The German Gun Collectors Association has a Franz Jaeger & Co. catalog reprint available for purchase. Click here to go to thier site and to view what they have to offer. Also the web site https://shotguncollector.com has a pdf of a Heinrich Barella Catalog available for viewing, the second half of which is a Catalog for Franz Jaeger. Click here to view that pdf.
Click here to view the 1908 Franz Jäger & Co. catalog.
Click here to view a 1912/13 Franz Jäger & Co. catalog.
Click here to view a Franz Jäger catalog no. 35
Franz Jaeger (Jäger) 1876 – 1957
Gunsmith – Manufacturer – Inventor
Friesenstr. 17 (formerly Pfiffergrube).
Suhl – Thuringia – Germany
- Jäger & Co. Trade Mark Herold
Manufacturer of all types of hunting guns.
Despite the fact that fate did not bring Franz Jaeger much recognition or riches during his lifetime, his inventions still play an important role in the guns of today.
He was born on a farm in 1876 and grew up with nine brothers and sisters in Rampitz, in Merseburg County. Since only one son could take over the farm, the others had to make their own fortune in the world. Franz Jaeger’s mother was the sister of Gustav Kersten, a military gunsmith, inventor and armorer in the Prussian Army. Not only was he an example for Franz Jaeger, but he also found him an apprenticeship as an actioner in Zella Mehlis.
As a young journeyman Franz opened his own gun shop in Halle. This venture was not successful so he decided to try his luck in America. He found employment as a gunsmith in New York, and it was there that he met and married Fanny Strauss who had also come from Germany. Their first son, Paul, was born there. It was here that he began to develop his own ideas and he took out his first patent for a single trigger mechanism. Again he opened his own business with a partner (Bittiner & Jaeger) on Broadway in New York.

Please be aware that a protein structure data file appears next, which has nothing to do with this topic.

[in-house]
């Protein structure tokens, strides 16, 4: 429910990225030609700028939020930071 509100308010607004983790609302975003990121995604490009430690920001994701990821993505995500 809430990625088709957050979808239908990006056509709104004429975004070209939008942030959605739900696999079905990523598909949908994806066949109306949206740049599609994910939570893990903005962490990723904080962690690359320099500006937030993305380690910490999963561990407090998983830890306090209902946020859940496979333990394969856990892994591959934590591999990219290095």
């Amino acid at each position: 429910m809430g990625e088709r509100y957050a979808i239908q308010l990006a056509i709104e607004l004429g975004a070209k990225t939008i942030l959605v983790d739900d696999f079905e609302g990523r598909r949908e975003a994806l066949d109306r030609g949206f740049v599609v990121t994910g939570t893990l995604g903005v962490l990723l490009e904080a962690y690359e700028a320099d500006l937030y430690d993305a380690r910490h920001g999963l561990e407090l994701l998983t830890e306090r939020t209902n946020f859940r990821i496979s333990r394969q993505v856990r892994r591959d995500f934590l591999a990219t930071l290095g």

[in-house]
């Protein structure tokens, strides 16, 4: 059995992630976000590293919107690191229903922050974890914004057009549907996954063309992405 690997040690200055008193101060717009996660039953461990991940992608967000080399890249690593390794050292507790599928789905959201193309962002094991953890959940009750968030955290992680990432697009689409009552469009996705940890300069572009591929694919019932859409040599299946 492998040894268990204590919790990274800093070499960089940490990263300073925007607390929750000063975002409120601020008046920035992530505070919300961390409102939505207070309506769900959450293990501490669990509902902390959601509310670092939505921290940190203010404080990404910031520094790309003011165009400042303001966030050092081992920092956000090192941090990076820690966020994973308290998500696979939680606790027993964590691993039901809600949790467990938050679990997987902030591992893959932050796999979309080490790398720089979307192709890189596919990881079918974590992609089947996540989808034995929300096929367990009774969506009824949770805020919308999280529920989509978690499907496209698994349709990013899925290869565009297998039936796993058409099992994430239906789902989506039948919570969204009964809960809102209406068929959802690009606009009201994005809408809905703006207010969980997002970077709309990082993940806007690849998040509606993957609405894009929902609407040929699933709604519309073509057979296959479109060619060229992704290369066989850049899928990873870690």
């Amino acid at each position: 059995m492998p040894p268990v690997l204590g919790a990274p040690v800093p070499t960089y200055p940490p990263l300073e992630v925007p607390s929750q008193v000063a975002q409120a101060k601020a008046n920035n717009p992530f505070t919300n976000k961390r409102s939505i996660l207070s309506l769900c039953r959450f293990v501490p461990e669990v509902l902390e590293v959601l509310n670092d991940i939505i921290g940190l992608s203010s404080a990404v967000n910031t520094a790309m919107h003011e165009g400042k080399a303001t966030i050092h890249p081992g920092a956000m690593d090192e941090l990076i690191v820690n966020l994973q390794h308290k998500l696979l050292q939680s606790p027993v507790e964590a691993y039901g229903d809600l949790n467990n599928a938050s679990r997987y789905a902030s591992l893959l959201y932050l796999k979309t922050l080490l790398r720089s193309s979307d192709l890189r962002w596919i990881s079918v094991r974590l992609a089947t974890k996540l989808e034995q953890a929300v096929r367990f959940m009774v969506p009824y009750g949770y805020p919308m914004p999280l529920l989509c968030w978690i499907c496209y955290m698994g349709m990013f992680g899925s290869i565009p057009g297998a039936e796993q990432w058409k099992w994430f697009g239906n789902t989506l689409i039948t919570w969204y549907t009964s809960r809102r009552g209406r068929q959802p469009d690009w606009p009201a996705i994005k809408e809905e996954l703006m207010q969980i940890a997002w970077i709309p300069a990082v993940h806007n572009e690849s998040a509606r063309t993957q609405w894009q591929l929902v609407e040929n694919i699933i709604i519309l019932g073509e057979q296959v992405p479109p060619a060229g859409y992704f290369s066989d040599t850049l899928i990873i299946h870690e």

After a few years the family returned to Germany and settled in Suhl. Franz rented a workshop and installed single triggers for other manufacturers and to gun owners through a network of gun dealers. His business flourished and the Jaegers could soon rent a nice house with a better shop in the Schleusinger Strasse.
In short succession between 1901 and 1914Franz Jaeger obtained eight patents. He hired gunsmiths and his shop was soon too small. A retired druggist who had a love for guns, Mr. Luedecke, became a partner and helped finance a new factory that was built at Pfiffergrube 17 (later Friesenstrasse). Mr. Lüdecke built a Villa next door and wanted to work part time as a business manager. The buildings were hardly completed when Mr. Lüdecke died unexpectedly and his family wanted the invested money to be returned.
The Jaeger family moved into an apartment next to the offices in the factory building. Plans for the building of a private home on the same grounds never became a reality. Despite financial problems, the business kept growing. In the years before World War I, Franz Jaeger employed more than 50 people. The catalogs of that period showed a wide variety of guns, most of them with Jaeger patents.
At the death bed of his father, Franz Jaeger promised that he would take care of the family, especially the youngest brother Reinhold. He kept this promise and not only Reinhold but also brothers Paul and Karl came to Suhl, learned their trade and worked in Franz Jaeger’s gun factory.
On Jan. 24, 1906 Paul Jaeger of Suhl was issued a D.R.G.M. no. 271727 for a Kipplauf Gewehr.